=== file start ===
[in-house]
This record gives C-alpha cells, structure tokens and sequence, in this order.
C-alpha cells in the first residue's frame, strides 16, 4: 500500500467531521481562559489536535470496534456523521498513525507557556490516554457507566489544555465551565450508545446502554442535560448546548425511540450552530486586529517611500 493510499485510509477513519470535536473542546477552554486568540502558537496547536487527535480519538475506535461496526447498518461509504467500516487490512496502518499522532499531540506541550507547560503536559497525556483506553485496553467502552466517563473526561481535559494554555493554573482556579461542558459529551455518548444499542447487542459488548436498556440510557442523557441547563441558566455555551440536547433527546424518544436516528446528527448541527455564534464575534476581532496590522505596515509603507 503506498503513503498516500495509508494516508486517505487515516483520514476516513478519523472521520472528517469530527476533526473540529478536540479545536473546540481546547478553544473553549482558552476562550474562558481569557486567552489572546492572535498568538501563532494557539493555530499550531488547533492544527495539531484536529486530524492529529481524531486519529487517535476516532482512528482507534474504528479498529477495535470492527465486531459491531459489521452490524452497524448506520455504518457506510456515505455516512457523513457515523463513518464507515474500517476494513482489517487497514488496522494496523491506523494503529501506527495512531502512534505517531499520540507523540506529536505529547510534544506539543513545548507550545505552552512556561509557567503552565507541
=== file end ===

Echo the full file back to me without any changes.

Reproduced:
[in-house]
This record gives C-alpha cells, structure tokens and sequence, in this order.
C-alpha cells in the first residue's frame, strides 16, 4: 500500500467531521481562559489536535470496534456523521498513525507557556490516554457507566489544555465551565450508545446502554442535560448546548425511540450552530486586529517611500 493510499485510509477513519470535536473542546477552554486568540502558537496547536487527535480519538475506535461496526447498518461509504467500516487490512496502518499522532499531540506541550507547560503536559497525556483506553485496553467502552466517563473526561481535559494554555493554573482556579461542558459529551455518548444499542447487542459488548436498556440510557442523557441547563441558566455555551440536547433527546424518544436516528446528527448541527455564534464575534476581532496590522505596515509603507 503506498503513503498516500495509508494516508486517505487515516483520514476516513478519523472521520472528517469530527476533526473540529478536540479545536473546540481546547478553544473553549482558552476562550474562558481569557486567552489572546492572535498568538501563532494557539493555530499550531488547533492544527495539531484536529486530524492529529481524531486519529487517535476516532482512528482507534474504528479498529477495535470492527465486531459491531459489521452490524452497524448506520455504518457506510456515505455516512457523513457515523463513518464507515474500517476494513482489517487497514488496522494496523491506523494503529501506527495512531502512534505517531499520540507523540506529536505529547510534544506539543513545548507550545505552552512556561509557567503552565507541